Alcohol & Other Drugs

Frequently Asked Questions

What do AOD, BAC, and DUI stand for?
AOD is Alcohol and Other Drugs Resource Center, BAC is blood alcohol content, and DUI is driving under the influence.
Will my family find out that I come?
The AODRC abides by the same confidentiality rules and regulations that Beu Health Center exercises. If you are 18 years of age or older, we can not release information to your family regarding the information discussed in session, without your written permission.
Do you promote abstinence?
If you are under 21 it is illegal to drink even if you don't think it should be. We would prefer students to make choices that did not involve alcohol or any mood altering substance, but we only promote abstinence for students under the legal drinking age. We promote responsibility and accountability. We educate students to be safe if they choose to drink.
When does AA or NA meet?
Please visit the AA-Macomb website.
Can I drink if I am taking medication?
It can be dangerous to mix prescription medicines with alcohol and/or recreational drugs. Most medications will interact with other drugs and substances, causing serious reactions and potentially lethal reactions. There are currently 150 medications that should not be mixed with alcohol. Check with your pharmacist whether your prescription or over-the-counter medication will interact adversely with alcohol. As a general rule, it's best to be avoid alcohol if you are on medication. Also check with your pharmacist regarding the interaction of alcohol and over the counter medicines such as pain relievers, allergy or cold medicines and sinus OTC drugs. Many over the counter medicines can also be dangerous when taken in combination with alcohol.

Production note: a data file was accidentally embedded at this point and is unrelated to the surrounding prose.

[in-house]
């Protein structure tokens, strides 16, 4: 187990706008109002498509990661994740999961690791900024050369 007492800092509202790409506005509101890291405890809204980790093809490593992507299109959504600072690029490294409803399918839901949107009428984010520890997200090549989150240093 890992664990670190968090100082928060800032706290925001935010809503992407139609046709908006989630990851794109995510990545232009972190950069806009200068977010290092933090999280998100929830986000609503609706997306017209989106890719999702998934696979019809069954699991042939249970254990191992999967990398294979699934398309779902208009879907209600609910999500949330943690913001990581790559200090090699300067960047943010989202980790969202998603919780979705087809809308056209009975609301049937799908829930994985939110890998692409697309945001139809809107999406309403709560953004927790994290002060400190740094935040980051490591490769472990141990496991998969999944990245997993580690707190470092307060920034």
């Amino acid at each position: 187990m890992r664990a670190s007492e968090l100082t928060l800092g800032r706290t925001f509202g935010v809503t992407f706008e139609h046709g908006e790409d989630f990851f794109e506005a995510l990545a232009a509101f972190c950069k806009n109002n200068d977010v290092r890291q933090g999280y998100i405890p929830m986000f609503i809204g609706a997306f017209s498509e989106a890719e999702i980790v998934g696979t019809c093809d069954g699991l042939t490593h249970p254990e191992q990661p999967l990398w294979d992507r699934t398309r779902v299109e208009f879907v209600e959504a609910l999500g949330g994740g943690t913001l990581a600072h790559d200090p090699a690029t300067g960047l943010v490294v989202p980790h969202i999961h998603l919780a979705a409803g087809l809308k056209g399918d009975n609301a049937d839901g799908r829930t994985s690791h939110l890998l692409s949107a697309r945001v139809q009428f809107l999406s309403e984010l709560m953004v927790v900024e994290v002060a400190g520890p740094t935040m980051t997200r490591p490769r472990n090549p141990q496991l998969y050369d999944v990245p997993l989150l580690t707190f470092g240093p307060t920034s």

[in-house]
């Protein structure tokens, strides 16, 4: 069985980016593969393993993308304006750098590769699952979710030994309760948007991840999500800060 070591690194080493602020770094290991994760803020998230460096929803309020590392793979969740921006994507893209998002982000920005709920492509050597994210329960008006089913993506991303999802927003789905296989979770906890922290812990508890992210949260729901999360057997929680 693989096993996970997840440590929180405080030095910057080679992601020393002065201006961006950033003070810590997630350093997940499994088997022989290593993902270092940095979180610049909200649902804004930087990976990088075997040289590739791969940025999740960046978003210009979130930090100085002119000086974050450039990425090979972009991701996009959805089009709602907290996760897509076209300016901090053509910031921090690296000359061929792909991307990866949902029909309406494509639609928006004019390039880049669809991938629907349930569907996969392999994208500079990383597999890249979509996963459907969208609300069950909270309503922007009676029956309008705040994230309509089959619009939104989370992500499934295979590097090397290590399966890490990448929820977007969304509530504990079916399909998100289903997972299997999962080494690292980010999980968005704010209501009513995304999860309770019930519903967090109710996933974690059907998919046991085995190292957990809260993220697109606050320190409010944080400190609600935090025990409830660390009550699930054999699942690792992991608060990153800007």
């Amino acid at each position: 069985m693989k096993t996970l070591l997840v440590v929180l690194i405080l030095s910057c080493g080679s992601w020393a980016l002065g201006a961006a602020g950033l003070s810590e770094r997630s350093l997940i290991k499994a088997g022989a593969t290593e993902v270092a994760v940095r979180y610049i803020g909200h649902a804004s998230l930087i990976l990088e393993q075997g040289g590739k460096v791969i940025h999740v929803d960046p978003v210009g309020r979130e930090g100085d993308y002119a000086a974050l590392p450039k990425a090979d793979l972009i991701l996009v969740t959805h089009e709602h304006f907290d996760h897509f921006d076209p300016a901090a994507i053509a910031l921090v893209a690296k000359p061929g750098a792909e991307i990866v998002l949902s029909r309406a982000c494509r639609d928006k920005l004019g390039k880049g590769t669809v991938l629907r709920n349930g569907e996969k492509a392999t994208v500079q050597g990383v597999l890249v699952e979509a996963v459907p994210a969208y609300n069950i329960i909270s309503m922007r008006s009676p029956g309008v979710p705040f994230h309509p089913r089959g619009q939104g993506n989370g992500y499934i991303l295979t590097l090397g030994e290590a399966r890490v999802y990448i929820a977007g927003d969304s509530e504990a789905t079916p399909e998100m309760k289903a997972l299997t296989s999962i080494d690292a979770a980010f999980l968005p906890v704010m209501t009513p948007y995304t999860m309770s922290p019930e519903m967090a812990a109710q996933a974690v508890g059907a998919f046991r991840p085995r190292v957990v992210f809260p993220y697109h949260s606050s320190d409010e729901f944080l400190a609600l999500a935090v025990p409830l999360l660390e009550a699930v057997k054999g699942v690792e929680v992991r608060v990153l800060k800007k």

I'm a faculty member and I have a trouble student – what do I do?
Call the AOD Center for advice, and input on how best to obtain help for students with potential addictions. AOD Counselors can provide faculty education on alcohol addiction treatment and prevention, and can also create and provide classroom presentations around the topic of drug & alcohol abuse, alcohol-related injuries, assaults and STD’s and tips for discouraging students arriving in class “under the influence”.Fill out a Presentation Request Form to schedule your classroom presentation now.
How can I help make a difference on campus?
Fill out a Presentation Request Form or have your RA call AOD to have a specialist come talk to your floor about drinking and other drugs. Have the president of your sorority or fraternity do the same and call us to come talk to your fellow members about issues that relate to them. 
How much does an appointment at the AOD/RC cost?
Court-ordered evaluations for clients mandated to receive services by the state or by WIU’s Student Judicial Services are $100.00. The cost of DUI evaluation is $135.00 and a DUI evaluation update for the state is $90.00. The DUI Risk Education class series (4 classes/total of 10 hours) is priced at $120.00. Early intervention (individual or group) education is charged at $30/hour. Individual or group treatment sessions are also priced at $30/hour. Most weekly treatment appointments are 1 hour in length. Initial consultations on alcohol or substance use/abuse are free of charge for non-mandated clients. Initial appointments for self-referred individuals needing help or advice for a friend are free of charge. If you feel your friend has a problem with drugs or alcohol, you can talk to a substance abuse counselor free of charge.
My friend drinks a lot and often, but I can't seem to get them to slow down. What can I do to help them?
The first thing to do is seek expert advice. You can talk to a counselor at AOD free of charge and anything discussed in your session is strictly confidential. Your AOD counselor can provide another perspective on the situation and give you tips on how to support your friend’s wellness. If you feel that you want to talk to your friend about getting help for their drinking problem, make sure you do confront your friend when you are both sober to help ensure success in being heard. A good way to learn about helping those with problematic substance use is to attend Al Anon meetings or to attend AA meetings with the person you are supporting. Help and interpersonal support goes a long way towards helping those with alcohol or substance abuse problems.